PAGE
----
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Eating Fast Food Linked to Lower Test Scores

Food

Most of us probably knew that eating fast food every day isn't good for us, even before the 2004 release of the film Super Size Me, in which filmmaker Morgan Spurlock demonstrated by personal example that doing so has major health consequences. The prevalence of fast food—often high in calories, fats, sugar and salt and low in nutrients—has been blamed for the big increases in obesity in the U.S.

Too much fast food might be bad for the brain as well as the body.
Photo credit: Shutterstock

Now a study reveals that eating too much fast food might make you dumber as well as fatter. The Ohio State University assistant professor of human sciences Kelly Purtell, working with University of Texas associate professor of human ecology Elizabeth Gershoff, has released a study showing that increased frequency of fast food consumption by fifth graders led to lower test scores in reading, math and science in the eighth grade.

"There’s a lot of evidence that fast-food consumption is linked to childhood obesity, but the problems don’t end there," said Purtell. "Relying too much on fast food could hurt how well children do in the classroom."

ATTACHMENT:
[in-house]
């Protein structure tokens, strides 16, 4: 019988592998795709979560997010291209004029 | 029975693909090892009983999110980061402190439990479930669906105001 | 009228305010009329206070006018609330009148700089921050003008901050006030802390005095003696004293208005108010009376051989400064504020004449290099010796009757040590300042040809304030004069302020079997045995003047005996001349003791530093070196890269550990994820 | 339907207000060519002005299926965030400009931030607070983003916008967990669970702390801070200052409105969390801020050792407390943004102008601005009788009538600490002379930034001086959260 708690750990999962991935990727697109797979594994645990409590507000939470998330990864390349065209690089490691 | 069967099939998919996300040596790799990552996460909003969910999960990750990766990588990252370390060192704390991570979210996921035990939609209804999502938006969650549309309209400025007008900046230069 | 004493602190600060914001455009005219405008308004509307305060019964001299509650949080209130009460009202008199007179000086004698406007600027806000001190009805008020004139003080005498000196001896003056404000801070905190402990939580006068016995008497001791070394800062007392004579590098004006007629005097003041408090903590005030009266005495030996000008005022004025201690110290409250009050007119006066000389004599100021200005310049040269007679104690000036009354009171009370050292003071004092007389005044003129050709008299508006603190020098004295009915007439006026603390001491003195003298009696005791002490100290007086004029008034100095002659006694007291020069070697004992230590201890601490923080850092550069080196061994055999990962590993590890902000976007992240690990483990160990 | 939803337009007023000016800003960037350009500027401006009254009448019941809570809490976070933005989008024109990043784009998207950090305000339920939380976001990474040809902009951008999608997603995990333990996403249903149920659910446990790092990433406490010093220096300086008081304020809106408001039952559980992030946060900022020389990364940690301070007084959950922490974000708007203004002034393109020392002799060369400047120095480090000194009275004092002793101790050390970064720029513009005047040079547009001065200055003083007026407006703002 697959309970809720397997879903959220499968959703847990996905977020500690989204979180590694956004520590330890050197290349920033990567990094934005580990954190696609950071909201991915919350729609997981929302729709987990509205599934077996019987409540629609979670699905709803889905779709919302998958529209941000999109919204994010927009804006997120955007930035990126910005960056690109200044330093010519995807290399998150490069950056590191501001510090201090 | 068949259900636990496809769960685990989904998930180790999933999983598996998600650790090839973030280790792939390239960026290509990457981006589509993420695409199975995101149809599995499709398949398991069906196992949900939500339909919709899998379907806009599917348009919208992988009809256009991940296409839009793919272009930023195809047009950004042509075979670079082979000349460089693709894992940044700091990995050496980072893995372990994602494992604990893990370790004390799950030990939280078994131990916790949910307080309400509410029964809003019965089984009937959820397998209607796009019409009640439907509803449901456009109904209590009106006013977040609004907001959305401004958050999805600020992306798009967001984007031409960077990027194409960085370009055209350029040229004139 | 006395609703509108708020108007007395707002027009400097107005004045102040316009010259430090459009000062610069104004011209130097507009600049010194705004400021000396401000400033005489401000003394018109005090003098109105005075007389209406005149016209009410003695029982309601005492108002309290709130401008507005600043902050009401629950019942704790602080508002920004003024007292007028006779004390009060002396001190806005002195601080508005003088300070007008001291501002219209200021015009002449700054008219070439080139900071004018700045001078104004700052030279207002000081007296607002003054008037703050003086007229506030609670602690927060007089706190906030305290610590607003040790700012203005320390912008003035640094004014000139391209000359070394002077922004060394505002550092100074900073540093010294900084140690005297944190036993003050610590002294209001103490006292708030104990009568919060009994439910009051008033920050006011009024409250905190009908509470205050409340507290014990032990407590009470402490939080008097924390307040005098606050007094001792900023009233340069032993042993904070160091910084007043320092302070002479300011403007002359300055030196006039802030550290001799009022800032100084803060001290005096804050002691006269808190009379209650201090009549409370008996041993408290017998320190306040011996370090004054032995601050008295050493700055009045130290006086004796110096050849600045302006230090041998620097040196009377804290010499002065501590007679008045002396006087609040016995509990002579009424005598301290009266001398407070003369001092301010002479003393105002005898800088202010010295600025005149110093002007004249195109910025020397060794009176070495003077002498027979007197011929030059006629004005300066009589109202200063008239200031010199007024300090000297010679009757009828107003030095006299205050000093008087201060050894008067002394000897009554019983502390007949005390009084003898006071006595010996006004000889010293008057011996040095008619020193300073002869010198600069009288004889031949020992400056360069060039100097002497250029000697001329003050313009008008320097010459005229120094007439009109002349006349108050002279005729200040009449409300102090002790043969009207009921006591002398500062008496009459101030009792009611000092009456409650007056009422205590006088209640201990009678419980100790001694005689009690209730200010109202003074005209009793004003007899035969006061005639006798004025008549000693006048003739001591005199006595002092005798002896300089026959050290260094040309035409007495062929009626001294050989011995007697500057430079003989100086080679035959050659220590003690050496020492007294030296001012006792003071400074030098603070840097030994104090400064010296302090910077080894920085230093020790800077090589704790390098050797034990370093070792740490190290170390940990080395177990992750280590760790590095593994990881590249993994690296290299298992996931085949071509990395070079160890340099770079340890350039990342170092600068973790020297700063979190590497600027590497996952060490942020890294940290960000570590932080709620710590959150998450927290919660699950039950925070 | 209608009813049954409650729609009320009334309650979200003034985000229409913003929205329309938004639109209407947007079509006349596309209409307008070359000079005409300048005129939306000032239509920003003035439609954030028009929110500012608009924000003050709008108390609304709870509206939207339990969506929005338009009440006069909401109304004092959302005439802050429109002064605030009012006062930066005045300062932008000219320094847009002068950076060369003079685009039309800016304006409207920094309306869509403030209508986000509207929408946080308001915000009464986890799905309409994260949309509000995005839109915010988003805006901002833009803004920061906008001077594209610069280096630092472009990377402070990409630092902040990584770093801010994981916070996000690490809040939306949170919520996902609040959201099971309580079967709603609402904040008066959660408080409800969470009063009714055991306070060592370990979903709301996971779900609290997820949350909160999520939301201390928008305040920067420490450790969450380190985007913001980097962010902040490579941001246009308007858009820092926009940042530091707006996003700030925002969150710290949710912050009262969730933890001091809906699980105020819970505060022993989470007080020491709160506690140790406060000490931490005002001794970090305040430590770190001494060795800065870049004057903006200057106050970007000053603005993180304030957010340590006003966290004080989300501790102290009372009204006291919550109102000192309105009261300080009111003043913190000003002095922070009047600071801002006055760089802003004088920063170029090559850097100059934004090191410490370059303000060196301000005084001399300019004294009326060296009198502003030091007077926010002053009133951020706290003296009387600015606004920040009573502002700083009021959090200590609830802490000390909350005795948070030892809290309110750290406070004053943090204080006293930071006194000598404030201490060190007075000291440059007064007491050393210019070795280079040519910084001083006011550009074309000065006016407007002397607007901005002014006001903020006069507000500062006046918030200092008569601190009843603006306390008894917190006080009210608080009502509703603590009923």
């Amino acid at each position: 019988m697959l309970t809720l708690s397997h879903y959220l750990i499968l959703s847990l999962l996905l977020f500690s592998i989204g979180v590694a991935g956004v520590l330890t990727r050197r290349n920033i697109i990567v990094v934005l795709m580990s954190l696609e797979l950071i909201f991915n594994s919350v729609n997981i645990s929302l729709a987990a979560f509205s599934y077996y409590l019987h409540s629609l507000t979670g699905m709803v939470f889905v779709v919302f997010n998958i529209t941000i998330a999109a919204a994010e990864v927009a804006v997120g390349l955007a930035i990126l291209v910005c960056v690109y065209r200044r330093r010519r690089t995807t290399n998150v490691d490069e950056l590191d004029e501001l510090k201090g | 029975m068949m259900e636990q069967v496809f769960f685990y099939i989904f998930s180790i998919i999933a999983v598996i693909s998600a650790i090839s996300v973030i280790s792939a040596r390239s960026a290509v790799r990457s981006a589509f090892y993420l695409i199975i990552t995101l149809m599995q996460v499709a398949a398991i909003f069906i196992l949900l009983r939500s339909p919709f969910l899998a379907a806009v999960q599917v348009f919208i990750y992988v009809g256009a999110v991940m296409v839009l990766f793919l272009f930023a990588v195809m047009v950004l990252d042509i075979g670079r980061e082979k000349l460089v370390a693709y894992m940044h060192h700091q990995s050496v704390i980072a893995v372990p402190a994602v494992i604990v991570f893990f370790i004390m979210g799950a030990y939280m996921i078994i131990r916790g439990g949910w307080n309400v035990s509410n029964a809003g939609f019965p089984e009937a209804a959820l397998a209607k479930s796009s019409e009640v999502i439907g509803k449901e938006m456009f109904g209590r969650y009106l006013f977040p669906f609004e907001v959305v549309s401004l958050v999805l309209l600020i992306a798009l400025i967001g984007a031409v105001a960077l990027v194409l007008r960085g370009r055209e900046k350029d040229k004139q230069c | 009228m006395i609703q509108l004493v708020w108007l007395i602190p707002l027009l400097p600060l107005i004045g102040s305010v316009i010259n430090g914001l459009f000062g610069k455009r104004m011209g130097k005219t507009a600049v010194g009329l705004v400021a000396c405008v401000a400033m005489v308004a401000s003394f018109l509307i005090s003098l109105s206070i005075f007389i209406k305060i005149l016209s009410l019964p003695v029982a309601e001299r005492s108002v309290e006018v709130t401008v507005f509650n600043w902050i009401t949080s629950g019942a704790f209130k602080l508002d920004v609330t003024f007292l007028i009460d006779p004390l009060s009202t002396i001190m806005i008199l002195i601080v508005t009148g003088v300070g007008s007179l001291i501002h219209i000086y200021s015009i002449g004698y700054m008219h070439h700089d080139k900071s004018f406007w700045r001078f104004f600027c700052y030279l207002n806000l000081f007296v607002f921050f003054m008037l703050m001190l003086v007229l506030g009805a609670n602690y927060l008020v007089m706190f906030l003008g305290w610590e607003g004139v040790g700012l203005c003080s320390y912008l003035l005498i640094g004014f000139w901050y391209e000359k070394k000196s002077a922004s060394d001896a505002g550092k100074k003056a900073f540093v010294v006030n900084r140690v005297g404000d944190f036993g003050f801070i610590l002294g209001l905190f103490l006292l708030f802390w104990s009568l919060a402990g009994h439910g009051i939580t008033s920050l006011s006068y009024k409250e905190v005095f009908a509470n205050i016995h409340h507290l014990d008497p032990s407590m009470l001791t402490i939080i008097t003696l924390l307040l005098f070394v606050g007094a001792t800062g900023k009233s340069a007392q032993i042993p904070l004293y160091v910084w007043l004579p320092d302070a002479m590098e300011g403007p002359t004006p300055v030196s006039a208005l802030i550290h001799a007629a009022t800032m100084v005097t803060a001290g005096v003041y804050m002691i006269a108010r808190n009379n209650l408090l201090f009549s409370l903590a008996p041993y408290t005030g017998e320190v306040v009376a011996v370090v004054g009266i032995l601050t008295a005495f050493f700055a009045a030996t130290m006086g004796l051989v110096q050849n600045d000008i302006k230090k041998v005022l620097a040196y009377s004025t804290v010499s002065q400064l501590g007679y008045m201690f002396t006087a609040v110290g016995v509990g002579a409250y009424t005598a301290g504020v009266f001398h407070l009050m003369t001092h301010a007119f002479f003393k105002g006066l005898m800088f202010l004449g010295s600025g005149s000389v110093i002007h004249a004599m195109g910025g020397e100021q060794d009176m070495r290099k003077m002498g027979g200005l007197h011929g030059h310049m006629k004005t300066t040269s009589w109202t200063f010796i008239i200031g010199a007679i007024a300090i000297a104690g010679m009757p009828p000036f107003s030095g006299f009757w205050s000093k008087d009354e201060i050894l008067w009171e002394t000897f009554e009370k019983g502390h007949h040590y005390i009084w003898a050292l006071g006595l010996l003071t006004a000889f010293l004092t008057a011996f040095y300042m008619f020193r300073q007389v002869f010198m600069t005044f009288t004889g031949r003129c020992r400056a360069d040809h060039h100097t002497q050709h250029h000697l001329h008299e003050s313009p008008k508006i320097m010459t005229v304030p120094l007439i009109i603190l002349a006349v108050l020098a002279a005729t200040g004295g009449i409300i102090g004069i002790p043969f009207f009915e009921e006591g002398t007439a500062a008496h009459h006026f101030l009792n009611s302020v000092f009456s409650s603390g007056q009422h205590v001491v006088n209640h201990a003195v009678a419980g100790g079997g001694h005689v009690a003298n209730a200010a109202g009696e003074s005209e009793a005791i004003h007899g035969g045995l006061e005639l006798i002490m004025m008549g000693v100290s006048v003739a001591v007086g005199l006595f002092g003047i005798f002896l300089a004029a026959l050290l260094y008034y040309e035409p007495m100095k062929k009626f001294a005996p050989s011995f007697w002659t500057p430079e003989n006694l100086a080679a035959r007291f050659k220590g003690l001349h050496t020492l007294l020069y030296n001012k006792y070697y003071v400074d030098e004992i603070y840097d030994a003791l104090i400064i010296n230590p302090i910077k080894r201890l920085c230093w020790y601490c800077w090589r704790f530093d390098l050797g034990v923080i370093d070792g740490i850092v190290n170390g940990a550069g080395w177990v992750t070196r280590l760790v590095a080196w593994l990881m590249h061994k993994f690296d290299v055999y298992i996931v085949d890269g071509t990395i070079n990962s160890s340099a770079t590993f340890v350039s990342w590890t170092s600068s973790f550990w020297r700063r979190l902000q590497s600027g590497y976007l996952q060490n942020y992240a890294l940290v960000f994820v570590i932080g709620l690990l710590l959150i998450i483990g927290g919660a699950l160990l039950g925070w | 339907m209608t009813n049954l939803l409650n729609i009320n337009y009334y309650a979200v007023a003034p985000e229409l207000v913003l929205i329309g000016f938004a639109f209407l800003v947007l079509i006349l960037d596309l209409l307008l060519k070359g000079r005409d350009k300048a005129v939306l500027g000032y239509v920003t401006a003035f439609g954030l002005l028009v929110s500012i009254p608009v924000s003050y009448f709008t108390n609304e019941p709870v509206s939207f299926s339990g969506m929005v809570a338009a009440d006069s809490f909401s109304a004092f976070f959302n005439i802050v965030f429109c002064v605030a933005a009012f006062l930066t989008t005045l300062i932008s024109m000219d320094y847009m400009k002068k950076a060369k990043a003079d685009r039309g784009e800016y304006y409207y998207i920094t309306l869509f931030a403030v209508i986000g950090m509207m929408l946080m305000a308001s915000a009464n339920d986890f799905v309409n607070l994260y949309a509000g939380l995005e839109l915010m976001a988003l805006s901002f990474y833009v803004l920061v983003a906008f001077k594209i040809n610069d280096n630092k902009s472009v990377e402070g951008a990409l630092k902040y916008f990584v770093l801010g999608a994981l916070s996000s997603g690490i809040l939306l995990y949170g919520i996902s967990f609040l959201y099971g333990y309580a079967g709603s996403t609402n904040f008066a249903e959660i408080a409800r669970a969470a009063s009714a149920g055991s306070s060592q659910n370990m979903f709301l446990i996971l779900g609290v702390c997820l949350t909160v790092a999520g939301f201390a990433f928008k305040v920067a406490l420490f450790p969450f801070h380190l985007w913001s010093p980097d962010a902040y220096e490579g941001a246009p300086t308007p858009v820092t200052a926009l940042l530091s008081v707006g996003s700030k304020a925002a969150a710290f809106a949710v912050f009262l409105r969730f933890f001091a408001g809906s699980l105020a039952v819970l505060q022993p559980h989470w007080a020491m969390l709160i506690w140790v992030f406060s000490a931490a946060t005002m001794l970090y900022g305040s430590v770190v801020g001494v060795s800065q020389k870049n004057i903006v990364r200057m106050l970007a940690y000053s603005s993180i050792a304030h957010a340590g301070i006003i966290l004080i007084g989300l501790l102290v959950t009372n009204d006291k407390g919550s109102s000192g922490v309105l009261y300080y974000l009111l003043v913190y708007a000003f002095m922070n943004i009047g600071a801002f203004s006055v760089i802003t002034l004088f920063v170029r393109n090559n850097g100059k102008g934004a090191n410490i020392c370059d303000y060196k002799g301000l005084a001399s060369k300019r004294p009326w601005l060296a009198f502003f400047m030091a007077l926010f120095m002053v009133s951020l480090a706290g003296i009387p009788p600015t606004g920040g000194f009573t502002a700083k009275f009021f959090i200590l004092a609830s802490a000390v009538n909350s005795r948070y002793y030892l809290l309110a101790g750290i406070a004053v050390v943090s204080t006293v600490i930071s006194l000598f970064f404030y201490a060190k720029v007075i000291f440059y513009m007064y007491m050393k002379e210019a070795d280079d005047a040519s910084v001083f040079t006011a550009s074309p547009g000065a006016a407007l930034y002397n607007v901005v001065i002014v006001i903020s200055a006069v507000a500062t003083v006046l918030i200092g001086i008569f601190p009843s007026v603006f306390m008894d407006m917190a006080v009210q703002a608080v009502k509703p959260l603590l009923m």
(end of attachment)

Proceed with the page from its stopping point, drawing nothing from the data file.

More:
The study of 11, 740 students looked at their test scores in fifth and eighth grade and questionnaires about their food consumption that they filled out in the fifth grade. Consumption ranged from the 29 percent who had no fast food the week prior to filling out the questionnaire to the 10 percent who had it every day and another 10 percent who ate it four-six times a week.

“Fast-food consumption was quite high in these students,” said Purtell.

But their test score gains were the opposite. Children who had fast food every day or four-six times a week had notably lower gains from fifth to eighth grade than children who did not eat any fast food. Children who had fast food just one-three times per week (more than half the children participating) showed lower gains in one subject, math. The study didn't explore why this is, but other studies have shown that diets high in fat and sugar impede learning and cognitive processes.

While Purtell cautioned that the study cannot conclusively prove that eating fast food is the reason students with higher consumption showed lower academic gains, the researchers controlled for a variety of other factors, including amount of exercise the children got, what else they ate, how much TV they watched and their family's socioeconomic status.

"We’re not saying that parents should never feed their children fast food, but these results suggest fast food consumption should be limited as much as possible," said Purtell.

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